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FGM: We must talk about it in primary schools, says Holloway head

‘Leaving it to secondary school is too late. There’s a real missed opportunity here’

01 March, 2019 — By Calum Fraser

Barrie O’Shea, who has been in charge at Duncombe Primary School for 30 years

A HEADTEACHER be­lieves the government has “missed an opportunity” in the battle against female genital mutilation (FGM) as government guidelines published this week do not give any direction to primary schools.

Barrie O’Shea, who has been in charge at Duncombe Primary School in Holloway for 30 years, said guidance to make classes on FGM compulsory for secondary school pupils only was too late to help as a preventative measure.

“If a child undergoes FGM it usually happens either at primary-school age or the period between primary and secondary school,” said Mr O’Shea. “Talking to young people about it in secondary school is too late. There is a real missed opportunity here.”

He said the new guidelines, released by the Department for Education on Monday, were a chance to urge teachers to engage parents who might consider putting their daughters through the ritual cutting or removal of external genitalia.

At his school, Mr O’Shea hosts Friday coffee mornings where parents discuss issues they are concerned about. Every two to three years he will host a discussion on FGM.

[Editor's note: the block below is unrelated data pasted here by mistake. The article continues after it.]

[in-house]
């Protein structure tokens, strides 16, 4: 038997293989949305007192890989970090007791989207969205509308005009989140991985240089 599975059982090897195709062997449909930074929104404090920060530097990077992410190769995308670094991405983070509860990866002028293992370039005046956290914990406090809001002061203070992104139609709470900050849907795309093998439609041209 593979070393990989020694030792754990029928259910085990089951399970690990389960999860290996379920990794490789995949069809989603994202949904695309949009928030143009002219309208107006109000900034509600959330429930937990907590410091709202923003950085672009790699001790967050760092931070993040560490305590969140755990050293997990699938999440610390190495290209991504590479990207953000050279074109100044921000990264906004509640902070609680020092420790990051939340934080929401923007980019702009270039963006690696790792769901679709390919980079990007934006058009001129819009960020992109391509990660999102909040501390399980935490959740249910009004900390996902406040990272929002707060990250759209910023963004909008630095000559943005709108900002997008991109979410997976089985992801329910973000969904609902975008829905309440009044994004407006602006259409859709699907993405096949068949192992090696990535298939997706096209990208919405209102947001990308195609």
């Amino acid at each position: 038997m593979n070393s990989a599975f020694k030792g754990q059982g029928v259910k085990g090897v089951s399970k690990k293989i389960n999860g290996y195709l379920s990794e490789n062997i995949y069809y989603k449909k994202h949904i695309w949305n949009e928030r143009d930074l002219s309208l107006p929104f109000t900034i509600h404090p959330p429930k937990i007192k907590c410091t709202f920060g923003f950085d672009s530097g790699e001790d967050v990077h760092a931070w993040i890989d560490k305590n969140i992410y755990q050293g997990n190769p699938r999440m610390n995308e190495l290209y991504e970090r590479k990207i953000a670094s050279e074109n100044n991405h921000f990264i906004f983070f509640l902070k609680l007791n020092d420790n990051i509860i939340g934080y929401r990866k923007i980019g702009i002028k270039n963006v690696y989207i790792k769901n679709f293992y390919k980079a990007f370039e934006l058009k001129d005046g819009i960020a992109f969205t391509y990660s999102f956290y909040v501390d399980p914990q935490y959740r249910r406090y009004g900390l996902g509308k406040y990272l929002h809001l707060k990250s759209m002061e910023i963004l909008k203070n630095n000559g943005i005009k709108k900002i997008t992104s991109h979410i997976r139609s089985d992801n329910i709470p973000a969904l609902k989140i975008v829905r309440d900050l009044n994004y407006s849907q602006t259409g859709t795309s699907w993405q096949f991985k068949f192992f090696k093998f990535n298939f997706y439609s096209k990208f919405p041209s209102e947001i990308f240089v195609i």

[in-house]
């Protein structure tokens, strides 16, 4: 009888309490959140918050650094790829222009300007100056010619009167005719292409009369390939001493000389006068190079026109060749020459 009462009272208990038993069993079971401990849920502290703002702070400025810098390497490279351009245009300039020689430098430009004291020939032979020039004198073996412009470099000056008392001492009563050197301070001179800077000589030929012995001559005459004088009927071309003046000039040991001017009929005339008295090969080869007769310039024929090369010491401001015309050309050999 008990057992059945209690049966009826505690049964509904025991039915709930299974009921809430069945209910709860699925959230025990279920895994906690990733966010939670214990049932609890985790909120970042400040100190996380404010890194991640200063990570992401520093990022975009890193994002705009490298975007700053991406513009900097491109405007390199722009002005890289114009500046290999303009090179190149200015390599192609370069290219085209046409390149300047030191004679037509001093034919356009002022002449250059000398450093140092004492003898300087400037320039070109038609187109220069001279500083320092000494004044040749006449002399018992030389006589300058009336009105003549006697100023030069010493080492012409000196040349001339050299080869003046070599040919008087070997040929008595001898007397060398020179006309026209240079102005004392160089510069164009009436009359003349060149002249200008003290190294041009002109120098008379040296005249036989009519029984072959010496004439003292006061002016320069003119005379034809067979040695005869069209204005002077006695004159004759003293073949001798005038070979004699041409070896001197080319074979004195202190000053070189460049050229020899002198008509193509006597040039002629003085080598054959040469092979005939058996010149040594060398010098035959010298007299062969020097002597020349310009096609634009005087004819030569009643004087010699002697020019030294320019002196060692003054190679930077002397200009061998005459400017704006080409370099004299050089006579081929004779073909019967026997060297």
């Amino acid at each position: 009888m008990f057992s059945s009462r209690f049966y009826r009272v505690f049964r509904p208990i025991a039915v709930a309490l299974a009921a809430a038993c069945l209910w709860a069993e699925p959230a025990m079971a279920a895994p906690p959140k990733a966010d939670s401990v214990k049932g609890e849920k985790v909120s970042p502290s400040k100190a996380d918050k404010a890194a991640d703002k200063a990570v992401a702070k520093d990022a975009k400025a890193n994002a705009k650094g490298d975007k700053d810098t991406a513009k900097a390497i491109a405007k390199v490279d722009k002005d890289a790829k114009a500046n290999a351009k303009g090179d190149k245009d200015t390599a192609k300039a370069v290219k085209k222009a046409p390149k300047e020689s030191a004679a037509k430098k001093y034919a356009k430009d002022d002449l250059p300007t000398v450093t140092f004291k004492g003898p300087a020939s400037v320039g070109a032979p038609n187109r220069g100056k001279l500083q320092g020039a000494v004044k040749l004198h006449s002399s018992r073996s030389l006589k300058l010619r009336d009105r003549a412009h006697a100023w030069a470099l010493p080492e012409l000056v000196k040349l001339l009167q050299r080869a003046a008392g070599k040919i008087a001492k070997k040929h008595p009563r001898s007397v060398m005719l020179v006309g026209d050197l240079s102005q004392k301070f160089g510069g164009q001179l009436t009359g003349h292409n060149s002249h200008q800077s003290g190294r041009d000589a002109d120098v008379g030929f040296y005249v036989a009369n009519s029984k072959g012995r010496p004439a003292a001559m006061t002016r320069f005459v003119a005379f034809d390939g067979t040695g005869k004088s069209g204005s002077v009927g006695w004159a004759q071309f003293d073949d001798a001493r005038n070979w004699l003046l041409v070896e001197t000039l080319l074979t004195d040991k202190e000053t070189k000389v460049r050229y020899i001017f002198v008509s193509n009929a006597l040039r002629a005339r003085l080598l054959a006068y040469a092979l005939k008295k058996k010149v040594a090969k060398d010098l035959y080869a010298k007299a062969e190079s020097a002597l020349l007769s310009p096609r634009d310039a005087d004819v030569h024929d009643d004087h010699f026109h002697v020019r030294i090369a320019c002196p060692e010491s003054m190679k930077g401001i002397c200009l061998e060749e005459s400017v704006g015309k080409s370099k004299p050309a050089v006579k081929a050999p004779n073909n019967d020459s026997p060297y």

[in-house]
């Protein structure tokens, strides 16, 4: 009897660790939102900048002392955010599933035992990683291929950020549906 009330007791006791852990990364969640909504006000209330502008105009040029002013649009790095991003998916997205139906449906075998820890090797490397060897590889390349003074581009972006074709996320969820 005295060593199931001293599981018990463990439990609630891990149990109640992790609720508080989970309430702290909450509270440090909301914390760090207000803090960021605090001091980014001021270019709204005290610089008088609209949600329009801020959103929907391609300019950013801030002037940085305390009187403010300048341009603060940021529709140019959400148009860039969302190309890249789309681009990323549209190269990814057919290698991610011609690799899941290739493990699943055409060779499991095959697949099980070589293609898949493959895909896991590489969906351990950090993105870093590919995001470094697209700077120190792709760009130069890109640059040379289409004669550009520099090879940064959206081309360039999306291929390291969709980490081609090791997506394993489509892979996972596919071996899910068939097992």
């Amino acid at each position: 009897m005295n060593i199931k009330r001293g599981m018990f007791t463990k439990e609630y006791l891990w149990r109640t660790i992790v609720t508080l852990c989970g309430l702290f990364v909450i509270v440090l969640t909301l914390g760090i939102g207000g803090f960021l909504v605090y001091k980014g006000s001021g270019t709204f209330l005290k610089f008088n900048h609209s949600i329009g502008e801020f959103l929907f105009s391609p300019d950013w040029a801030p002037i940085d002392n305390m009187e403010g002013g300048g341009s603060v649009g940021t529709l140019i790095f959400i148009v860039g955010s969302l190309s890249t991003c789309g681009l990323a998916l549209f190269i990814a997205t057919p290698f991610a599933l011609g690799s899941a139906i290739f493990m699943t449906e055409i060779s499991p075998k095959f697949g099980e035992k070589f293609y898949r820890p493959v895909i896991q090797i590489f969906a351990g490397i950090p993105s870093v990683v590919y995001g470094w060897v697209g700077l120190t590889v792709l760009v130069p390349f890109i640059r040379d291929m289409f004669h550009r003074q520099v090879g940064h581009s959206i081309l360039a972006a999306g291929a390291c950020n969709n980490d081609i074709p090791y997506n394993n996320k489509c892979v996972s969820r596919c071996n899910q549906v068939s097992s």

“They are always very well attended,” he said. “It’s something they seem to want to talk about, whether it has happened to them or not.

Hibo Wardere

“We make them aware of the fact it is illegal and give them support if they are being pressured by anyone outside in the community.

“We have a lifelong policy of support and collaboration. So when we talk about FGM, parents are very open. They know we are looking out for their best interest.”

The United Nations has set a target of eradicating FGM by 2030. Renowned anti-FGM campaigner Hibo War­dere, who underwent the procedure when she was a girl, has agreed with Mr O’Shea, and argued that FGM education should be compulsory in primary schools.

“What is the point in making it compulsory in secondary school when most of the time procedures happen before the age of 10?” she said.

“The government has to be braver in tackling this issue. Education is the key to ending FGM.”

Ms Wardere, who has written a book, Cut: One Woman’s Fight Against FGM in Britain Today, has committed her life to stopping the practice.

She underwent the most severe FGM, called “type 3”, as a teenager in Somalia. “FGM is a lifetime of problems. Infections, diseases, infertility, pain. It’s devastating,” she said.

A DfE spokesman said: “We trust teachers to be sensitive and alive to the issues that affect their communities.

“While FGM is a sensitive matter and an important matter in some communities it’s also not an issue that affects other communities.

“As such, compelling teachers across the board to speak to parents about FGM wouldn’t be appropriate.”

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